Feature - A journey to freedom 

A Tibetan man comes to Canada to find the values that led to the United Nations

Prayer flags ring the outside deck of an apartment in Kitsilano where Tibetan, Tashi Gyall, relaxes on a Saturday afternoon. Incense filters out of the living room. A Buddhist statue of Manjushri, the deity of wisdom, holds a raised sword above his head from his resting spot on the mantle above a wood burning fireplace. The raised sword is a Buddhist symbol for slashing through ignorance; striking a blow for freedom.

Nine years ago Gyall began his quest to slash through the ignorance – demonstrated and imposed – by the Chinese who invaded Tibet. On Sept. 14, 1994, his last night in his home village, Gyall and his best friend went to a movie.

"I’m leaving tomorrow and may never be back again," Gyall, 18 at the time, joked.

Gyall didn’t want to tell his friend he was serious. Friends and family members had been jailed for trying to leave Tibet. His grandparents were jailed by the Chinese army in 1950 when it invaded Tibet. They died in jail, Gyall’s father never knowing which jail they were in, how they died or how much they suffered.

The U.N. pledge of tolerance and peace among neighbours hasn’t been part of the Tibetan-Chinese experience for more than 50 years. Tibetans are afraid the Chinese army will invade again and are constantly on their guard because of what they have witnessed in the past.

Gyall is the fourth of five children. He was born in a wooden enclosure, shared with cows and a donkey, in YahRi, a village of about 26 families in eastern Tibet. Located in a wide valley surrounded by fields and high mountains, the winters in YahRi are very cold and the villagers stay home doing small jobs and looking after their animals. But, Gyall speaks fondly about his village, where there are apple, apricot and plum trees.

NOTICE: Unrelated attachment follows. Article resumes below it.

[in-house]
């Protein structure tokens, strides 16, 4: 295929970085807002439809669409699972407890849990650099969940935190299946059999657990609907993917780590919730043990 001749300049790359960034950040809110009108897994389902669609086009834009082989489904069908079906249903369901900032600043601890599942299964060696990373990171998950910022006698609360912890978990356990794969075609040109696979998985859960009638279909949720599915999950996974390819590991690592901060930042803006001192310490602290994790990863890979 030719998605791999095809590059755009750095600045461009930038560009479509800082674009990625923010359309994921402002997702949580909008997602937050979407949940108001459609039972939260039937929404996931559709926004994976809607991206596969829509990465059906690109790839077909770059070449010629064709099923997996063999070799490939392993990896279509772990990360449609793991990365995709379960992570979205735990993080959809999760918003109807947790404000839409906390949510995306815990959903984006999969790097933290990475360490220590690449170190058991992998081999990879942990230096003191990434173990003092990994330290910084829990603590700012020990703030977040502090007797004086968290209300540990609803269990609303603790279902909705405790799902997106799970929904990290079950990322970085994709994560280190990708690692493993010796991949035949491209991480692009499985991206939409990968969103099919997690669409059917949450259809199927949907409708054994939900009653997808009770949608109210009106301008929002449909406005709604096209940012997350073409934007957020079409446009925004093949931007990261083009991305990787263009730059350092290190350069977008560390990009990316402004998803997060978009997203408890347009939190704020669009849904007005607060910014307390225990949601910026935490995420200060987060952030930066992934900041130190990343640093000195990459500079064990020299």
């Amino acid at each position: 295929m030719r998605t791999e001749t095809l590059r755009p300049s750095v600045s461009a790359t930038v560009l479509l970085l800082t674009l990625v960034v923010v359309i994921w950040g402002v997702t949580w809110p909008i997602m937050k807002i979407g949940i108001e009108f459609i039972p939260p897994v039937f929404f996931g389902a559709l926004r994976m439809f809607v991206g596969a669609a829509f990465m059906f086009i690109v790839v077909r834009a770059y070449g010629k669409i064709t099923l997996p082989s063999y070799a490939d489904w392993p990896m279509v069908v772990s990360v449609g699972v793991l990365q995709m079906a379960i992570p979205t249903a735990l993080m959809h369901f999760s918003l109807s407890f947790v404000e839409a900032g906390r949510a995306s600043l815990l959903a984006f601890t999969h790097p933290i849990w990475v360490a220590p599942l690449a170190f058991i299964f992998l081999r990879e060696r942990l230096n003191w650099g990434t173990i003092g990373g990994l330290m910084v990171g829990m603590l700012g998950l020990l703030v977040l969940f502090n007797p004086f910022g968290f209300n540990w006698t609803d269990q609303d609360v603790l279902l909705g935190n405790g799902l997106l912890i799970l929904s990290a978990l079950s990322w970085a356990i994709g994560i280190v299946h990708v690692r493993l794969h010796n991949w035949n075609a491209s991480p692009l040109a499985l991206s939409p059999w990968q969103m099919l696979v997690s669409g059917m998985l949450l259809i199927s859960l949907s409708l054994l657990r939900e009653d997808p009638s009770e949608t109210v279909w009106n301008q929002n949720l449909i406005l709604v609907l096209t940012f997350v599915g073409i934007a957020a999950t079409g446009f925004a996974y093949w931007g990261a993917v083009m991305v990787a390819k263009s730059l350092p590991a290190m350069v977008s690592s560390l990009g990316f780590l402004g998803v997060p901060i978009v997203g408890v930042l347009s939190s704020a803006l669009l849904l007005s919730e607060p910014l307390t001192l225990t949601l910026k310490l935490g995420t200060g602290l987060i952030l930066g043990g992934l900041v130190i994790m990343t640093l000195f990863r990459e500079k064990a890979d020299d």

"It’s so beautiful in summer," he says longingly.

For all its beauty, however, Tibet is an occupied land. Gyall was too young to understand what the Chinese occupation meant, but he remembers from a very early age having a dream of coming to Canada.

He was not happy at school, where conditions were miserable and the children were sometimes beaten. If the children cried when they were being beaten they could be beaten again. Students were directed to study Chinese culture and learn the Chinese language. The longer Gyall stayed in school and was subject to the Chinese assimilation program, the more he felt he didn’t have a future in Tibet.

He heard people talk about India, a country that has some respect for human rights, and about a town in India where Tibetan exiles lived. Unable to tolerate the Chinese occupation and persecution of his beliefs, Gyall knew he had to leave Tibet. He wanted to pursue his dream of freedom, but that dream would mean a dangerous escape from Tibet to Nepal, then on to India, before he had any chance of coming to Canada.

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